A Blazing Sunset
The warmer than average weather continues in Sydney and beyond. Without doubt, this false summer is good for the growth of sub-tropical trees: our ten-day-old banana bunch is developing quickly, the juvenile jackfruits continue to enlarge underneath their covers and our small crop of starfruits is ripening. The warm spell is even assisting the early growth of winter vegetables such as snow peas, sugar snap peas and yao mak.
|Some young celtuce (wo sun) plants ready for planting out|
Unfortunately, however, this presents dangers. The continuing plant growth, accompanied by consistent falls of rain, has seen a hazardous growth of grasses and understory shrubs, and a build-up of leaf litter, in our city’s surrounding bushland areas. With favourable, windless weather conditions over the weekend, the Rural Fire Service took advantage of this in preparation for bushfires later in the year. Controlled burning by our bushfire fighters will help to prevent disasters in the hotter days of spring from September onwards.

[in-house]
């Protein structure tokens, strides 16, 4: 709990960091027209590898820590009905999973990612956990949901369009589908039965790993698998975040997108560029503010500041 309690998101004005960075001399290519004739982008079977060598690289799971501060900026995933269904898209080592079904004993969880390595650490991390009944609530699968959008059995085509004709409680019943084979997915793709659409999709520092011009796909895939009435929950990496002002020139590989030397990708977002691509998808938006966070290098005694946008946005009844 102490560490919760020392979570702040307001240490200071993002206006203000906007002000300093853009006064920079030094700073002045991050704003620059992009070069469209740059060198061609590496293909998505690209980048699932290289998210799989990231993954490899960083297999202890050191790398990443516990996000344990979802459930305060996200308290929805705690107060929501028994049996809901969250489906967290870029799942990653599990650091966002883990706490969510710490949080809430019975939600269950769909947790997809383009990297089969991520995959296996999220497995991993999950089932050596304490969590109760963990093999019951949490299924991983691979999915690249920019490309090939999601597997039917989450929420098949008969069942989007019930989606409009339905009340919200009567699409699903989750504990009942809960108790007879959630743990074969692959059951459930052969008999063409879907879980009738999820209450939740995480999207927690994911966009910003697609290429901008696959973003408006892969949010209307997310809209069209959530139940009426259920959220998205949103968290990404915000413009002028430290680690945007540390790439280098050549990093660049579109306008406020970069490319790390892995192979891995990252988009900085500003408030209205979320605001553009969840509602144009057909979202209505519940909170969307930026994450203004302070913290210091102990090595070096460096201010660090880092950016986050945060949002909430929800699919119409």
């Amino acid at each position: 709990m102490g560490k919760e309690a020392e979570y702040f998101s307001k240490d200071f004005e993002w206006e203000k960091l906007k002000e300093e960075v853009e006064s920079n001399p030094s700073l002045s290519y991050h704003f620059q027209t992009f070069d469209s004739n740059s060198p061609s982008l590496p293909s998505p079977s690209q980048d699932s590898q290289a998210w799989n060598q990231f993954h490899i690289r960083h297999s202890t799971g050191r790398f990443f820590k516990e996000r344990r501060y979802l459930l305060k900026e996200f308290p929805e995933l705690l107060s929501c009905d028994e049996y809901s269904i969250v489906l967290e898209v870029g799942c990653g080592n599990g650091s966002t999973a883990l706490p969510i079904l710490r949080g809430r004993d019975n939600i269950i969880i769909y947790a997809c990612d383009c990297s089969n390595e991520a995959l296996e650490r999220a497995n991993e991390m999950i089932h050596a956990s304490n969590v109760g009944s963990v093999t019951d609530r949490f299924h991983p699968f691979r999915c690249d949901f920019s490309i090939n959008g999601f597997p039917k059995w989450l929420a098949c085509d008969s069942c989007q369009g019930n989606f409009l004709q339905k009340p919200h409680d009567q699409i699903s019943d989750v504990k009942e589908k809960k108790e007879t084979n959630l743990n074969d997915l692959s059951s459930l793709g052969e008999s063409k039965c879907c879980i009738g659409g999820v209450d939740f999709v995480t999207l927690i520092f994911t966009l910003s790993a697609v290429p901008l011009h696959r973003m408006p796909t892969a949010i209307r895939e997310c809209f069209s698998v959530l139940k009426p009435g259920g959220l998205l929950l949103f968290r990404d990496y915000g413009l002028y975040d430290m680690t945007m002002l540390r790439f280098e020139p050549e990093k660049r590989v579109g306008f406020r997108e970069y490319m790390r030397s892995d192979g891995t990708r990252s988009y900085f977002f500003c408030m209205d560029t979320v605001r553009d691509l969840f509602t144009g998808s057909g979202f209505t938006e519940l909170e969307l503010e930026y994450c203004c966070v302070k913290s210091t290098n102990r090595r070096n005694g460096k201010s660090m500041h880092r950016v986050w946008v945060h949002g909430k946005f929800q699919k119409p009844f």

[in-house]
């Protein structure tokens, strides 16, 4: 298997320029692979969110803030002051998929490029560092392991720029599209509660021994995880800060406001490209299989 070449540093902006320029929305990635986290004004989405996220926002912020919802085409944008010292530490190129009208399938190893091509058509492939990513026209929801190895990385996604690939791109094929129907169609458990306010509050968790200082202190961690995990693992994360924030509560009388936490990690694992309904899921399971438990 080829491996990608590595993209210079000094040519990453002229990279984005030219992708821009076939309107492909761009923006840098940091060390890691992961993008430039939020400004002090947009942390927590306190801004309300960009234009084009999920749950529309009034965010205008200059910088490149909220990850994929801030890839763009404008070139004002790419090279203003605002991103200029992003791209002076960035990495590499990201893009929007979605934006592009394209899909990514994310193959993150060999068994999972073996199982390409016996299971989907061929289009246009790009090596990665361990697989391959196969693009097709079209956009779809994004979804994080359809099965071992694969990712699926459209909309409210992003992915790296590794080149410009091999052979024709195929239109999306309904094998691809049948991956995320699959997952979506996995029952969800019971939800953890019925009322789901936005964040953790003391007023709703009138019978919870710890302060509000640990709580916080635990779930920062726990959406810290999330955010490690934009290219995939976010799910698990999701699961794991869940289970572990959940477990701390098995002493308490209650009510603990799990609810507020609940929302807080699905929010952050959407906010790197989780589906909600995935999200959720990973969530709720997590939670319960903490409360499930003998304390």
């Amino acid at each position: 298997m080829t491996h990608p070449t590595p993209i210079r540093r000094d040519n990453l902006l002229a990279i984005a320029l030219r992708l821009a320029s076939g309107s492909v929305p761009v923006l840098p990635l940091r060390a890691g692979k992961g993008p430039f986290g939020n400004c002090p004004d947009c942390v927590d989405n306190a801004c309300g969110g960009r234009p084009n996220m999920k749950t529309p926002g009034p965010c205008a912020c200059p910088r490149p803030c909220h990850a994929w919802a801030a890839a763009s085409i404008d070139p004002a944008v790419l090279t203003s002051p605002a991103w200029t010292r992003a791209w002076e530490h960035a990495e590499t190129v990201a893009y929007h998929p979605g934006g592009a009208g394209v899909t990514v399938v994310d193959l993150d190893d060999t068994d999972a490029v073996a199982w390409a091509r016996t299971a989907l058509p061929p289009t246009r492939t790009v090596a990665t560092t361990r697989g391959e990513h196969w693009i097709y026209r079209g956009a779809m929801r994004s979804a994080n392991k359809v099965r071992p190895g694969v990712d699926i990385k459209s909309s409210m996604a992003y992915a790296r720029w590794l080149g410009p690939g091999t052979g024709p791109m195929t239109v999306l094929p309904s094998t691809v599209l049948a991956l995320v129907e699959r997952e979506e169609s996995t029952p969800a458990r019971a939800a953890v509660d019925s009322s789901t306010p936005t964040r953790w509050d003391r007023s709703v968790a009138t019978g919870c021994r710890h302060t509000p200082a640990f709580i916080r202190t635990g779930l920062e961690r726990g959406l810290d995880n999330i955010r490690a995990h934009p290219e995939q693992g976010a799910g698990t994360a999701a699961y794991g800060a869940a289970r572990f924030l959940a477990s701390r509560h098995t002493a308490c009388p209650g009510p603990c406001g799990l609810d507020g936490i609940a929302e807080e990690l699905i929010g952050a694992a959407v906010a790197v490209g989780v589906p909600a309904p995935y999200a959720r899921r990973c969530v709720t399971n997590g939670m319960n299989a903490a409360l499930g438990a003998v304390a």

The hazard-reduction burning took place in twenty locations, mainly in the Blue Mountains region, west of Sydney, from Friday onwards.
As a consequence of the burnings, for three days, from Saturday to Monday, our city has been blanketed by a grey pall of smoke, some suburban areas, especially those in the west, being more affected than others. This was partly improved yesterday (Monday) when the heavens granted us some relieving, drizzling rain, removing some of the smoke particles from the atmosphere.
Nevertheless, coupled with the remaining rain clouds, there was ample smoke in the atmosphere last night to facilitate a spectacular display of celestial colour on sunset... The smoke particles enhanced the red end of the light spectrum.
|Two images of the stunning sunset taken from our front door...|